My Time Annihilator

Written by Christopher

I don't really read them, so it's not often that I think of the concept of the fan zine, a self-published enterprise of love often about a favorite band or genre of music. Star Trek, during the dark years without the movies and spinoffs, might be the poster child for such an undertaking.

But did you know that there were fanzines for science fiction writing going back to the 1930s? I certainly didn't, but now I do, thanks to My Time Annihilator, which draws its title from one of the fanzine titles Christopher discovered in his research.

What started by accidentally running into a bibliography of fanzines became a little quest for the author, who even managed to snag a fake ID to use a university library to read some of the fanzines from this time period.

The results? A lot of uninteresting meanderings by people obsessed with their particular favorite stories, using jargon and slang that's so far out of style as to make it almost unreadable at times.

You know, like a modern-day message board for Dollhouse.

Christopher notes the similarity to modern fanzines and aptly notes that in fifty years what seems normal to use will be undecipherable to a person of the 2100s. (Just imagine what happens when they hit LOLspeak in their historical research?)

Perhaps most interesting to me was Christopher's discussion of how these zines were made, showing different examples from advanced silly putty to mimeographs. He also includes a few pages from some of the zines he discovered, and man oh man, science fiction readers really haven't changed much in nearly 100 years.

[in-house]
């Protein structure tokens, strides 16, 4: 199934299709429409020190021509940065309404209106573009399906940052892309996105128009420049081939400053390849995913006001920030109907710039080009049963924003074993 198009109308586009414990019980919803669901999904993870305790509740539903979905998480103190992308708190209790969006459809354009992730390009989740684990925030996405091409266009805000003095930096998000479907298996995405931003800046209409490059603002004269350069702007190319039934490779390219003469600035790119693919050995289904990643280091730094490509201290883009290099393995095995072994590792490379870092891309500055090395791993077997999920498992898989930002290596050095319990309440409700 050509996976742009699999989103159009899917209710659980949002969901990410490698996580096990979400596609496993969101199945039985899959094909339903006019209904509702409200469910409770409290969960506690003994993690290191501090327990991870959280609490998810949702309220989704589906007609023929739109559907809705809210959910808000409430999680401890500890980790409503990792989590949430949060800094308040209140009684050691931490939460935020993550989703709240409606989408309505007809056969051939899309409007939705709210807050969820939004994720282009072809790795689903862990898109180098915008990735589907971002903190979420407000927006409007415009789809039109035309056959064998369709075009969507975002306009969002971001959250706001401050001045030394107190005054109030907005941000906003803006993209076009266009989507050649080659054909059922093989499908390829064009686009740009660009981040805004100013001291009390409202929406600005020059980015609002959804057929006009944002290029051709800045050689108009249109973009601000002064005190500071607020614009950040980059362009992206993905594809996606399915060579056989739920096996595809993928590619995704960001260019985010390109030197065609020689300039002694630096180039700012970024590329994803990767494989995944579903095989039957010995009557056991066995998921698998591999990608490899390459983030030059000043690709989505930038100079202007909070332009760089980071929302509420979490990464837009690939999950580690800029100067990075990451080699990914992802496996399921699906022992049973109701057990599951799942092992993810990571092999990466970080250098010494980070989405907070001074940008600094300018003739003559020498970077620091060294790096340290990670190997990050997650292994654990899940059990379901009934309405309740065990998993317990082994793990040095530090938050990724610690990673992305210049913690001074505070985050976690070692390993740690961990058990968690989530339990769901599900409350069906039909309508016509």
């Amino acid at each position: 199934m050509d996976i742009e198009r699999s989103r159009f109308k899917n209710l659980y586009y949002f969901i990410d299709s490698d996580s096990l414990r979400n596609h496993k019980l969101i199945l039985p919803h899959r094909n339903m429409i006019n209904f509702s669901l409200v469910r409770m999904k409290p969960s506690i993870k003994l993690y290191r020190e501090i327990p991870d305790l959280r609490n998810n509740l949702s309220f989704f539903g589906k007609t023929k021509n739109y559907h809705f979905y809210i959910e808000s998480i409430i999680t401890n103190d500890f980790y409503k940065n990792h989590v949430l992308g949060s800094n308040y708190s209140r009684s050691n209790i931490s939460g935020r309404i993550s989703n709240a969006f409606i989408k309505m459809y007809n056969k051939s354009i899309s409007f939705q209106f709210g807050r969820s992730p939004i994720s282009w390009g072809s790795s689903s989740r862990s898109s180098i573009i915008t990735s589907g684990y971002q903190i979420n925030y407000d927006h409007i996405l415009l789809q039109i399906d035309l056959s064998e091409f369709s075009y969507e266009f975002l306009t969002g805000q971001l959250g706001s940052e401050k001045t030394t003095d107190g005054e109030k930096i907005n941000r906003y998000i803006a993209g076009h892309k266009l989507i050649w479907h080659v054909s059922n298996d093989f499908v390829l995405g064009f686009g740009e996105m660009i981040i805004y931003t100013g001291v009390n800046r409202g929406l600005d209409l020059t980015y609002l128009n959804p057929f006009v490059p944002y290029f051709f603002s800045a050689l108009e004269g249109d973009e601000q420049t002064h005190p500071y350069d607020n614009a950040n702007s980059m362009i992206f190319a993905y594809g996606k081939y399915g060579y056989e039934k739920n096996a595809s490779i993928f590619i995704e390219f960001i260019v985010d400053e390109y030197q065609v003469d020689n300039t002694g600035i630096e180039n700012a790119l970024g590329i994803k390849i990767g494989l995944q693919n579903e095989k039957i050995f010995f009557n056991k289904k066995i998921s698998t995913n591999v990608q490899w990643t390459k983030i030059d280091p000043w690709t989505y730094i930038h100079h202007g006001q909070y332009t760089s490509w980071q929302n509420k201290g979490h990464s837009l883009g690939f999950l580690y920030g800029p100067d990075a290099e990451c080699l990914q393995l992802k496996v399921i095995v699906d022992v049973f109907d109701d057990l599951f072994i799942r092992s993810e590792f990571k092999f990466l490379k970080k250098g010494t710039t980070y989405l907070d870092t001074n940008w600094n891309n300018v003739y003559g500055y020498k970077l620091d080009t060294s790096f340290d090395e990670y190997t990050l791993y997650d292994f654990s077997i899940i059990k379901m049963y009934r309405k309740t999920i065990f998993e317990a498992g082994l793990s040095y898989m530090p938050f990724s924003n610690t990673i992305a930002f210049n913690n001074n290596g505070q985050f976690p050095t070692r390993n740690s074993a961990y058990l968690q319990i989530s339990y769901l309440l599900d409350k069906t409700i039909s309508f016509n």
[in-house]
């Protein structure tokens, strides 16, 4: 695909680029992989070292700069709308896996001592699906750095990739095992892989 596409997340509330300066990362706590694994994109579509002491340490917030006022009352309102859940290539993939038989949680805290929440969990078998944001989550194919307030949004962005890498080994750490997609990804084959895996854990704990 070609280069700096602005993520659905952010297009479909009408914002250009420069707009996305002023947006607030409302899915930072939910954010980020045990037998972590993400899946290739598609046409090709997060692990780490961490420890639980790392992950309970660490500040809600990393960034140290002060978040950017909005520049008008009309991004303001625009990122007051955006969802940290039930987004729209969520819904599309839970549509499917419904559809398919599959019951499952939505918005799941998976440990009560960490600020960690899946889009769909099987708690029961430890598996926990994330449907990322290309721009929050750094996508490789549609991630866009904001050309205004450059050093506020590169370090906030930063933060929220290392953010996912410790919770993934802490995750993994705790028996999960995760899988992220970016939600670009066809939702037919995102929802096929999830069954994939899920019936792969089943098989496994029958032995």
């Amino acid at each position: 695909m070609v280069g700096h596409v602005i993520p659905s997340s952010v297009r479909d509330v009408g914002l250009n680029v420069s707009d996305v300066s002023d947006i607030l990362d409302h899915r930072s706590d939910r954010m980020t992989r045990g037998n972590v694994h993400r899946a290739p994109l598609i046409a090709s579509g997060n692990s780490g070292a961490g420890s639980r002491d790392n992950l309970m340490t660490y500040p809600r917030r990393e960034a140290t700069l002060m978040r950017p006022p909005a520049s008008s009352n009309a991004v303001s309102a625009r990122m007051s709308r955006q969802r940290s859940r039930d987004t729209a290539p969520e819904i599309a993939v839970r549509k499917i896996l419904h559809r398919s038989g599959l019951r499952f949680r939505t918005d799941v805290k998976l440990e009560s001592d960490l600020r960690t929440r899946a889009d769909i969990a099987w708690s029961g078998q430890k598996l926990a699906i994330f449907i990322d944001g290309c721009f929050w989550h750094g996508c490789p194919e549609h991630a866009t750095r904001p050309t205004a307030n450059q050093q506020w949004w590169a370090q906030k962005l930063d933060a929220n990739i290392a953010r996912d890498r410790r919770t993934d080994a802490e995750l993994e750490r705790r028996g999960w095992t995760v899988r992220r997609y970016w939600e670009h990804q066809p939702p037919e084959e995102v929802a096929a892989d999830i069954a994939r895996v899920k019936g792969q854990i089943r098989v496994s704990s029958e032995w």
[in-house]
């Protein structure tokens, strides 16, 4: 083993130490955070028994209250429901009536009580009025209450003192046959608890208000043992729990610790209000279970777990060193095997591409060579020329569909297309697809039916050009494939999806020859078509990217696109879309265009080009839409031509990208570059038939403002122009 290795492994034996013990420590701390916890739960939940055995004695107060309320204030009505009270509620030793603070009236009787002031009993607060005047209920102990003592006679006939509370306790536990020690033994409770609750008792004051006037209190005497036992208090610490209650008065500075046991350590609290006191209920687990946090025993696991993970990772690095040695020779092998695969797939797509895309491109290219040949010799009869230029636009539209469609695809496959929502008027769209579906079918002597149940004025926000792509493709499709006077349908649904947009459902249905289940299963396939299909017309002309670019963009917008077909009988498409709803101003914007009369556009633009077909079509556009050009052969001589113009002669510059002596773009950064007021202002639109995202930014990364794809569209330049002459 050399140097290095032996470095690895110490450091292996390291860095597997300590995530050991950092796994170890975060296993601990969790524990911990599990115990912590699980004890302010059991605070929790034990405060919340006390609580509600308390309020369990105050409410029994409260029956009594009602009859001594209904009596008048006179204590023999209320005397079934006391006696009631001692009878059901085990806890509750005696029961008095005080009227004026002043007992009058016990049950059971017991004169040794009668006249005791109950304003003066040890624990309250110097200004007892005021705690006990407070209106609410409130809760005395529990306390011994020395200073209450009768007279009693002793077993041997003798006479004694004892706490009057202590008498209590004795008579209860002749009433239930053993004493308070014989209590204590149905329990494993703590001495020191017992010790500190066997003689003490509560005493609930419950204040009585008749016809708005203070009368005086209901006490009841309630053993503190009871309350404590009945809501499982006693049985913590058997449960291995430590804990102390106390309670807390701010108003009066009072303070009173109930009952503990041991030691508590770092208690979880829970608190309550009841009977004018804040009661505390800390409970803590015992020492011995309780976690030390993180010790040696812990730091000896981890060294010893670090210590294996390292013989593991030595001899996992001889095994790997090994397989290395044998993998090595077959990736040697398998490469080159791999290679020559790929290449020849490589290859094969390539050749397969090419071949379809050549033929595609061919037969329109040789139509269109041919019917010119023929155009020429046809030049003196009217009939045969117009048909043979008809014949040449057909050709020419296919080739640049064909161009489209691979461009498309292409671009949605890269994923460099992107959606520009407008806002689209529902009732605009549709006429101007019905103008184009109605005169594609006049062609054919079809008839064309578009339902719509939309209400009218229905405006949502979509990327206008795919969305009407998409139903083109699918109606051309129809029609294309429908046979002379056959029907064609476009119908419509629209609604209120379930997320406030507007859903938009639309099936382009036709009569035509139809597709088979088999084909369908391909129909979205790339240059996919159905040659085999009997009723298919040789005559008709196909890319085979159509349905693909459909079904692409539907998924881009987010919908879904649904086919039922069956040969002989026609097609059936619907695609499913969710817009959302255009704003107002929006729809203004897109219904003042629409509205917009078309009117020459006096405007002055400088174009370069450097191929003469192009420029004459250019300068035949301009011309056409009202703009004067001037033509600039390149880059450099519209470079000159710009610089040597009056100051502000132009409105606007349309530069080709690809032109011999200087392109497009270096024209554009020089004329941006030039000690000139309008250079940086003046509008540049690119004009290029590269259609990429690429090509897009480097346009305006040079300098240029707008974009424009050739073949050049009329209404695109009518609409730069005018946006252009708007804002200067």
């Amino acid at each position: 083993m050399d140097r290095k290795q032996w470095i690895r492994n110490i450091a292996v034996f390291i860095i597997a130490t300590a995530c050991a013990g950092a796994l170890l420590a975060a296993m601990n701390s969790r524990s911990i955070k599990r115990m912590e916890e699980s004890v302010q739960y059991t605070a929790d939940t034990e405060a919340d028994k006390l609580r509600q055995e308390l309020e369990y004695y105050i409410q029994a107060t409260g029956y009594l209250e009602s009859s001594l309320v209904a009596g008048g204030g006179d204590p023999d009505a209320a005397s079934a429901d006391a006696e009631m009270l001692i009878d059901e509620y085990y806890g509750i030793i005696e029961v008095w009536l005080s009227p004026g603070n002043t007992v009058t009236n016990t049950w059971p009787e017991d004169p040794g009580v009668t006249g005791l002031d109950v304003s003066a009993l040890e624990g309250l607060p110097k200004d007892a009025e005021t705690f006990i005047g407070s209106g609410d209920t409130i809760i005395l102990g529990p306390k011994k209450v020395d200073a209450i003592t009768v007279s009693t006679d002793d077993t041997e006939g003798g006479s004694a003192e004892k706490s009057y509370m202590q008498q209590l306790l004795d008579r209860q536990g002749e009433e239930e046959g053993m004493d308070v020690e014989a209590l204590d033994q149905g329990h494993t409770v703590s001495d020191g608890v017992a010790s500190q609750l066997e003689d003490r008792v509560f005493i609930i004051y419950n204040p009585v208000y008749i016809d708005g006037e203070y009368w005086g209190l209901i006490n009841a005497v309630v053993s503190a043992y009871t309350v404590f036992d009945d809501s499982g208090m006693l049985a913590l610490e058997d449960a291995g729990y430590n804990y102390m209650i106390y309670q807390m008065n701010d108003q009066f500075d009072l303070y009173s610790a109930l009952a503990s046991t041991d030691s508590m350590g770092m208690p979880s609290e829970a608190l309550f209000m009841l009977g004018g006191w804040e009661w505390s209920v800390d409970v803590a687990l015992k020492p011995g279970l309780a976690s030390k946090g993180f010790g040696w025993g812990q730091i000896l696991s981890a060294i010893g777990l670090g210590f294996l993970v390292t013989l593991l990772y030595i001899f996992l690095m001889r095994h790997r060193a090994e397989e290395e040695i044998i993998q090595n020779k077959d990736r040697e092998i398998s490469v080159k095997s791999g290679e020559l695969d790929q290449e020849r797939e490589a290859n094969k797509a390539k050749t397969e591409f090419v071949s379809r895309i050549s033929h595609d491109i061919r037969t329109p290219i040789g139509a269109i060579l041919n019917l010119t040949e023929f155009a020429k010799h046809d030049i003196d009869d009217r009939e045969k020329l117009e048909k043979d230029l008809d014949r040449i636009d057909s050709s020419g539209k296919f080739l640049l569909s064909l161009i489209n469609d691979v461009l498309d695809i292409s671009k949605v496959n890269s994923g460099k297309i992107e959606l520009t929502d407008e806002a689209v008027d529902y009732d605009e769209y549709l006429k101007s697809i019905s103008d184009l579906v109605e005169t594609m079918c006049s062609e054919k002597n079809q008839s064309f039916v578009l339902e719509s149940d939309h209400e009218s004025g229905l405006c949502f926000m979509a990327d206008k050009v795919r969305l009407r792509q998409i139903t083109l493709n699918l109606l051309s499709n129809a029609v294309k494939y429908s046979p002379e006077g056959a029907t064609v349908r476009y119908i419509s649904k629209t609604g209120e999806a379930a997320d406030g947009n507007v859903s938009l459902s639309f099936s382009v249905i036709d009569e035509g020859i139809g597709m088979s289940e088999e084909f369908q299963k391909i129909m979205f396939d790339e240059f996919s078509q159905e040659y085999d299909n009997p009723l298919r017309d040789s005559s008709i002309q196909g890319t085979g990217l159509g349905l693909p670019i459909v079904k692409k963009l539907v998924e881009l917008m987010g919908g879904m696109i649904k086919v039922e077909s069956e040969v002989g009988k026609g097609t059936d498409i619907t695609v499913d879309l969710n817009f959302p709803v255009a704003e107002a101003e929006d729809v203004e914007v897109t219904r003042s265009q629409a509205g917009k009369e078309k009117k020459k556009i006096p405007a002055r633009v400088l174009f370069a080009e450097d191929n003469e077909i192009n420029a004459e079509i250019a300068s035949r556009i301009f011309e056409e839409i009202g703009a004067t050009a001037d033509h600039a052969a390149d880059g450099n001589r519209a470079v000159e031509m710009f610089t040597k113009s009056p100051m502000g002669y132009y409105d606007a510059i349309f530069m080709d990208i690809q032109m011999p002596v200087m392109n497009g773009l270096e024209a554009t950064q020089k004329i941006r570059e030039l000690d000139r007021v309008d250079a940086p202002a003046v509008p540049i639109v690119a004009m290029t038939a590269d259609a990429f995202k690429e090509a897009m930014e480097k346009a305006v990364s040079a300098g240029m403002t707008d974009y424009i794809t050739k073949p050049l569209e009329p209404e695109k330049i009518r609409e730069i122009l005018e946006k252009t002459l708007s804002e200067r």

It's kinda neat to think of how the idea of writing a zine goes back into the days of the Depression, and I wonder if there were zines out there decrying Hitler years before the press would take up the task or anyone sharing personal stories about the Depression. Since the nature of zines are so fleeting, even today, we'll never know.

This was a great read, and I highly recommend it for those who are into cultural history. You can grab a copy at Click Clack Distro if you want to read more about a style of writing that literally is disposable but holds value for those who are interested in it. Just like a modern zine, come to think of it.